Belgium is perhaps one of the least likely countries to visit for fans of the steam locomotive. In a way, this is rather surprising, as two of its engineers gave their names to inventions used around the World. Firstly, Alfred Belpaire designed the square-topped firebox that bears his name, whilst Egide Walschaerts produced the valve gear used on locomotives everywhere. At the same time, they did produce locomotives with square chimneys, and at one desperate point, turned to Scotland, and purchased five Dunalistair II locos from Neilson Reid. They even had them painted in full Caley livery, and thought so much of them that one was preserved. It is notable that not one example of the large number of Caley 4-4-0s has survived in their native land.
Having said that, steam was ruthlessly eliminated from Belgium by the mid 1960s, and many classic locos disappeared. Not only that, many steam enthusiasts were disgusted when Belgian Railways recently scrapped a McIntosh-type 0-6-0, practically the twin of the Class 812 on the Strathspey. The caravan expedition to the Continent in 2008 wound up in Brussels. A frantic perusal of various tourist guides advised of a small museum in the village of Treignes in the south of the country, and linked to a “ligne touristique”, the “Three Valleys Line”. The wife was persuaded that this would be a pleasant way to see the countryside, so early one morning we set off along the M-way south.
After about 40 minutes of driving (I take back everything I’ve ever said about French and Italian drivers), we turned onto some very small back roads. This was an interesting section, with narrow roads that wound their way through tiny villages and the occasional farmstead. Eventually, we rolled down a steep hillside into a wooded valley, and the view of buildings that could only belong to a railway. Further, there was a glimpse of a rusty “Kreigslok*” and three or four small tank engines. We had arrived at Treignes.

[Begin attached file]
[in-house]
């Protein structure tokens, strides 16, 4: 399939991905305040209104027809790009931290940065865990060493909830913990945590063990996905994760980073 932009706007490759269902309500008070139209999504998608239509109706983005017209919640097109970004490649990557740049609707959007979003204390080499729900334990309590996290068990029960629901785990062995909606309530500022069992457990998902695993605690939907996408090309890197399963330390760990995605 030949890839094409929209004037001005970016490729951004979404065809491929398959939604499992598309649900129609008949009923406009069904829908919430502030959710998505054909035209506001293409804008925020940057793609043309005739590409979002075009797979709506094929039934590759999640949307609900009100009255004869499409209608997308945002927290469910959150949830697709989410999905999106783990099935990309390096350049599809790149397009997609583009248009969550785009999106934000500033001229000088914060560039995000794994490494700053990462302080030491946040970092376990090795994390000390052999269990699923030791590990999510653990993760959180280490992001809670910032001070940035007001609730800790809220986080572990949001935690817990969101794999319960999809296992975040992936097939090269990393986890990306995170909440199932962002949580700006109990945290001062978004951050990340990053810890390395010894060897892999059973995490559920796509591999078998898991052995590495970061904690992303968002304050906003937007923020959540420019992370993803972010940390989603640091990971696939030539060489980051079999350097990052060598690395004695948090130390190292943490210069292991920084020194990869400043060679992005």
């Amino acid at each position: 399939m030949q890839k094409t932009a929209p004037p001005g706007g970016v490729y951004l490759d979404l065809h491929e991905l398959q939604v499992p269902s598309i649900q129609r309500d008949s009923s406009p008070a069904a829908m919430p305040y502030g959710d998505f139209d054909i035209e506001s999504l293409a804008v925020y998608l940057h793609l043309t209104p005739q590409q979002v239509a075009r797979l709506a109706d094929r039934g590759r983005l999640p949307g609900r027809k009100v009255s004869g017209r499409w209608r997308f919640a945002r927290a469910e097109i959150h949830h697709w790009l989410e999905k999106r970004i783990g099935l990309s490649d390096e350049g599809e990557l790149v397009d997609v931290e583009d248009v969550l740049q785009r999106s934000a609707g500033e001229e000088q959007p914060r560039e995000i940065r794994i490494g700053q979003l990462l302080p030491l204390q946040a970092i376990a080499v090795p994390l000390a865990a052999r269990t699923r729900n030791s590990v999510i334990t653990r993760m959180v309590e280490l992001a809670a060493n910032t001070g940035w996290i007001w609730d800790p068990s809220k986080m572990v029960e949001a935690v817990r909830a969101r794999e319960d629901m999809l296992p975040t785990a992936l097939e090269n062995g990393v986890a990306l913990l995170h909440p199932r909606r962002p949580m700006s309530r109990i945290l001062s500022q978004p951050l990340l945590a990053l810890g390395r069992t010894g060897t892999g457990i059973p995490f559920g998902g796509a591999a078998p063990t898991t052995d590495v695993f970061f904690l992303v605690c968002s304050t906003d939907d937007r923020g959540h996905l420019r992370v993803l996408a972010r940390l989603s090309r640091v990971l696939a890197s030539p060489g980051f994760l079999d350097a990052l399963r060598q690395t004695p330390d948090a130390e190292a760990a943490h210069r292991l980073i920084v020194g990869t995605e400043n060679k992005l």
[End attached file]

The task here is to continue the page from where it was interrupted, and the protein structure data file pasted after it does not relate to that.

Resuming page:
The large station building was beautifully restored, the rooms being used by a local university for outdoor research. Across the tracks, a huge barn of a building was the Museum. The four tracks inside played host to a variety of mostly Belgian stock. The majority were small tanks, a French centre-cab electric Bo-Bo and a “Picasso” railcar, some coaches, and a large Diesel. The star was clearly the Belgian pacific loco of class ‘1’, the last survivor of a class of 35 locos built in the thirties. The huge firebox was fed by two firedoors, no automatic stoker here! The full-size exhibits were complemented by a number of beautiful models, my favourite being of a Flamme pacific.
Whilst going round the exhibits, a guttural throbbing announced the arrival of the morning railcar from the other end of the line. Seeing a gentleman in uniform, I decided that he must be a member of the Museum staff. In fact he was the driver of the railcar. I asked him about the preservation of locos in Belgium, and if one of the high-speed “Atlantics” was still around. This brought forth a tirade against Belgian Railways, and it did not require a grasp of French to understand. The word “scandal” appeared several times, and he was clearly bitterly angry about the way that the SNCB (Belgian Railways) had scrapped numbers of historic locomotives, without giving the preservation movement a chance to save the most important. The museum here, he said, had more industrial and French locos than from the SNCB, and the “Three Valleys Line” depended on engines purchased from Eastern Europe. To be fair, most British enthusiasts could easily produce a long list of locos. missed by BR.
There was still plenty of time to look in at the other end of the building, the repair shops. This was a bright, clean, two-road shed, long enough to store a tender and tank engine on each line, where preservation work could carry on in warmth and comfort. Complete with a cafe set in the middle of the building, this museum is certainly worth a visit in its own right, but the preserved railway line alongside gives it extra value.
*Kreigslok – literally “war locomotive”, an austerity 2-10-0 built in Germany before and during the Second World War. With detail differences, over 10,000 were built, and in several different countries. They could be found from Norway to Turkey and the Soviet Union (though regauged), and around 200 are preserved.